Ten senators were voted into the Student Government Association during the Senate’s weekly meeting in the Student Center Greenhouse. According to Vice President Akeem Mellis, the 10 new senators are the most inducted in a single week in the SGA’s history, breaking last year’s record of nine.
Early in the morning of September 23 I packed my camera bag and boarded a plane to head home to the suburbs of Pittsburgh in order to photo document the Resistance to the G-20 conference that was happening on the banks of the Allegheny River in the David L. Lawrence Convention Center. Historically the summit has been a hot bed for violent resistance between the police and a variety of leftist groups.
This semester The University’s radio station entered MTVU’s Woodie awards for best college radio station. Starting in the top 100 stations, WRHU has made it’s way to the top 50 and most recently it’s in the top 25.
The latest event in the University’s Define ’09 series featured environmental justice leader Majora Carter, the founder of Sustainable South Bronx, speaking on her projects and contributions to her neighborhood and other environmental programs. The event was hosted by The Center for Civic Engagement and senior Laura Comer, a member of Progressive Students Union and Students for a Greener Hofstra, introduced Carter.
Her presentation involved a slide show including pictures of her family life and the neighborhood she grew up in, connecting herself to the importance of her work. “Our society treated the environment like it was separate from us; it is important to have a connection,” she said, “… to find so many young people who believe this is something to pay attention to is inspiring.”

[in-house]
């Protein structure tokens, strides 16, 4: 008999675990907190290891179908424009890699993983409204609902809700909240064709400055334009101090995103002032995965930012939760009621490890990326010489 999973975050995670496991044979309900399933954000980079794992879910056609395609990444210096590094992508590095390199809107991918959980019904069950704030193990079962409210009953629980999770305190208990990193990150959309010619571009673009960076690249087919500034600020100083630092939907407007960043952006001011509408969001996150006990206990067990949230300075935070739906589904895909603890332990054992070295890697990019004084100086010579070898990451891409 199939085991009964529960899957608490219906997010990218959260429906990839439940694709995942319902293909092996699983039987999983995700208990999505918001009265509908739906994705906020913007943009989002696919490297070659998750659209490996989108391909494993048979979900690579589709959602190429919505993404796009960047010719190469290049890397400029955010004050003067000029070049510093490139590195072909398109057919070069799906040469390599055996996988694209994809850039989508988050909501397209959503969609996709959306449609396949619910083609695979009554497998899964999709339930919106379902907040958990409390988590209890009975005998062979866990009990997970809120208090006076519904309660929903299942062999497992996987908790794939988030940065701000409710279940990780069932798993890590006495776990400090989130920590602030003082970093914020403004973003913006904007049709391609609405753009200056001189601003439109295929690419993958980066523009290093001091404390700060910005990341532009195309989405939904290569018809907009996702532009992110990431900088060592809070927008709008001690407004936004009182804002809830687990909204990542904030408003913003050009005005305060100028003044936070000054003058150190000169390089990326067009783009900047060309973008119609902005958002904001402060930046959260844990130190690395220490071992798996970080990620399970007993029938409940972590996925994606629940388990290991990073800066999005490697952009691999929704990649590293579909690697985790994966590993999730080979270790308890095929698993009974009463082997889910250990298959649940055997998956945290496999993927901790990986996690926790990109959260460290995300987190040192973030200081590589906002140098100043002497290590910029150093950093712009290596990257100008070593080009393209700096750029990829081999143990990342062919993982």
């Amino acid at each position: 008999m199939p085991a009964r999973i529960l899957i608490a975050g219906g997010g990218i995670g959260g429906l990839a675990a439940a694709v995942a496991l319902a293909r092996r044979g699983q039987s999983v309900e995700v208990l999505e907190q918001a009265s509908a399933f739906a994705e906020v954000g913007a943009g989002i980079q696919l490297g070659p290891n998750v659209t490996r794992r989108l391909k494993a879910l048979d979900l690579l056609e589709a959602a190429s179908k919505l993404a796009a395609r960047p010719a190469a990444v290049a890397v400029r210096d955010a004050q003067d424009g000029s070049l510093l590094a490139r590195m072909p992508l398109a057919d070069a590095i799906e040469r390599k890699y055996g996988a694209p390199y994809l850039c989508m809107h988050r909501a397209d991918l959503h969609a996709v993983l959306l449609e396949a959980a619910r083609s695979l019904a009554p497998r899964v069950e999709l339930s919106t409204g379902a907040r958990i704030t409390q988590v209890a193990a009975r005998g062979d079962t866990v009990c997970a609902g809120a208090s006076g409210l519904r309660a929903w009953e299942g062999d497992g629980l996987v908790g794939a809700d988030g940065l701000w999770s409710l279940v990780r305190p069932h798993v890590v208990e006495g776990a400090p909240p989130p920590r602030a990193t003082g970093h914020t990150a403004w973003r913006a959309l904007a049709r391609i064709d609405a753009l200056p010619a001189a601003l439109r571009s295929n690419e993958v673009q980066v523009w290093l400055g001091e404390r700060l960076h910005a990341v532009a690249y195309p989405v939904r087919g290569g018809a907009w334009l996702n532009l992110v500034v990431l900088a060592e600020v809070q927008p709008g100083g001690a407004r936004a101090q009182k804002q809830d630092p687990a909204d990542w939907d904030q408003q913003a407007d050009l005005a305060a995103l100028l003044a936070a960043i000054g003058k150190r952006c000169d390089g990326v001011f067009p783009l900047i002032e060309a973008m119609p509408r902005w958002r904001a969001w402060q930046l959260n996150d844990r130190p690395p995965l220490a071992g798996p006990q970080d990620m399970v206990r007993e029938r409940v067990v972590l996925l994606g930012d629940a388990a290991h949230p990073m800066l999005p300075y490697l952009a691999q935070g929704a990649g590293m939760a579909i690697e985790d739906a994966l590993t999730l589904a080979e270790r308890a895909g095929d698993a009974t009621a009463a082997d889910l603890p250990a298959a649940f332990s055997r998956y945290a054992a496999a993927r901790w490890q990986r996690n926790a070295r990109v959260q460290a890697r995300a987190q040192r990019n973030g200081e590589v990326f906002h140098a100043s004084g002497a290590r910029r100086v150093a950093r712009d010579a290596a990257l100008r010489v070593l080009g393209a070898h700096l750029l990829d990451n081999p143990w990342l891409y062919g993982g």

Emmy Award-winning journalist Carolyn Gusoff spoke to a small group of students at Dempster Hall last night, sharing stories from her more than two decades in the television news business and stressing the importance of writing to the crowd of aspiring reporters.
The National Science Foundation has awarded Hofstra University $898,976 for The Noyce Scholarship Program. The program will provide $20,000 grants to 16 students, particularly those from underrepresented groups entering the Secondary Mathematics Teaching Program. After graduation the recipients will be required to teach mathematics in a high needs middle school or high school for two years for each year they received the scholarship.
Several resident students of Nassau, Republic and Alliance Halls were dismayed and disgusted in the first weeks of school to discover black mold growing in their dorm rooms, causing both physical illness and personal inconvenience. Some of the students feel that their problem has been neglected and are frustrated with the slow progress of their rooms’ cleanup.
On September 16th the University Lackmann Food Services hosted a farmer’s market in front of Bitts and Bytes. Laura Musa, the Assistant Marketing Manager for Lackmann was on hand to oversee the event and if necessary, prevent the rain from coming. The Farmer’s market is part of Lackmann’s overall campaign to “go green”. Laura points out that, “Lackmann in general is focusing on going green and trying to be more environmentally friendly”.
Ross Douthat, a conservative columnist for The New York Times, gave a lecture at Monroe Hall last Wednesday, on the future of conservatism. This lecture was the second event of the University’s Define ’09 segment. He is the youngest regular Op-Ed writer in the history of The New York Times, a former editor of The Atlantic and co-author of Grand New Party. Political commentator David Brooks has lauded his book as, “the best single roadmap of where the Republican Party should and is likely to head.”
Public Safety Briefs for the September 17, 2009 Issue of the Chronicle